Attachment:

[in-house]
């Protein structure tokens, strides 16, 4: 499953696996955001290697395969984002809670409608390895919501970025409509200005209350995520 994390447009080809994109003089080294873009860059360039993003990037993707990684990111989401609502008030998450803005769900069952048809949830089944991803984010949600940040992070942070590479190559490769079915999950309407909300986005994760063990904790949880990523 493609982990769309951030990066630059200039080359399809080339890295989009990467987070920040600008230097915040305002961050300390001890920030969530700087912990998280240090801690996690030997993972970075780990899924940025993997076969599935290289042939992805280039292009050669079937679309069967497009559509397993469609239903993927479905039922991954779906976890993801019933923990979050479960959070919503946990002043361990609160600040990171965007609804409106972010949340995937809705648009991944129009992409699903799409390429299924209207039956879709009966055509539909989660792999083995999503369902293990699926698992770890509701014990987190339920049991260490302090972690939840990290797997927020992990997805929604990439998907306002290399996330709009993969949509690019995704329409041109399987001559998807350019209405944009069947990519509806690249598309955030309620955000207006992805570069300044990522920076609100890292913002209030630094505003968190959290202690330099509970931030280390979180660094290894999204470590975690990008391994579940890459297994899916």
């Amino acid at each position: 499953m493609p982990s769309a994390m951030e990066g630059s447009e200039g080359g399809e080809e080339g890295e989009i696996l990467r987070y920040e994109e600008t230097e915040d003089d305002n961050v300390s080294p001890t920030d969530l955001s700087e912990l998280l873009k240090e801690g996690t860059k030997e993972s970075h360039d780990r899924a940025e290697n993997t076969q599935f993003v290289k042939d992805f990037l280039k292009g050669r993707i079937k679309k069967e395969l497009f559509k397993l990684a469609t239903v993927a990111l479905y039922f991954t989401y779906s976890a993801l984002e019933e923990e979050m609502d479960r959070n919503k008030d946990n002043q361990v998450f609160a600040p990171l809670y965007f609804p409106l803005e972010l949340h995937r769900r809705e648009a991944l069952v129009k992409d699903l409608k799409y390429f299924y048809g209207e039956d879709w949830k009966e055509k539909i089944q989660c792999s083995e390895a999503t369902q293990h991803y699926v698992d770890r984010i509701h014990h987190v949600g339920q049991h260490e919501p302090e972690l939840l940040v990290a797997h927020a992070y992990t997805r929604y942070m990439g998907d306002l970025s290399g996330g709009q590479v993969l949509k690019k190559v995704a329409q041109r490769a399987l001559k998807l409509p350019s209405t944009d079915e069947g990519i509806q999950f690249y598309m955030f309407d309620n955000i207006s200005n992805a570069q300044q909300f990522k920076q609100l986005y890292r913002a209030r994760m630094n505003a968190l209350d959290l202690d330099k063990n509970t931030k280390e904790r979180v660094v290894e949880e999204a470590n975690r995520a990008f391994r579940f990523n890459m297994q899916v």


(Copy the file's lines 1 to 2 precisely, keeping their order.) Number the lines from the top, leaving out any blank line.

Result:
[in-house]
């Protein structure tokens, strides 16, 4: 499953696996955001290697395969984002809670409608390895919501970025409509200005209350995520 994390447009080809994109003089080294873009860059360039993003990037993707990684990111989401609502008030998450803005769900069952048809949830089944991803984010949600940040992070942070590479190559490769079915999950309407909300986005994760063990904790949880990523 493609982990769309951030990066630059200039080359399809080339890295989009990467987070920040600008230097915040305002961050300390001890920030969530700087912990998280240090801690996690030997993972970075780990899924940025993997076969599935290289042939992805280039292009050669079937679309069967497009559509397993469609239903993927479905039922991954779906976890993801019933923990979050479960959070919503946990002043361990609160600040990171965007609804409106972010949340995937809705648009991944129009992409699903799409390429299924209207039956879709009966055509539909989660792999083995999503369902293990699926698992770890509701014990987190339920049991260490302090972690939840990290797997927020992990997805929604990439998907306002290399996330709009993969949509690019995704329409041109399987001559998807350019209405944009069947990519509806690249598309955030309620955000207006992805570069300044990522920076609100890292913002209030630094505003968190959290202690330099509970931030280390979180660094290894999204470590975690990008391994579940890459297994899916």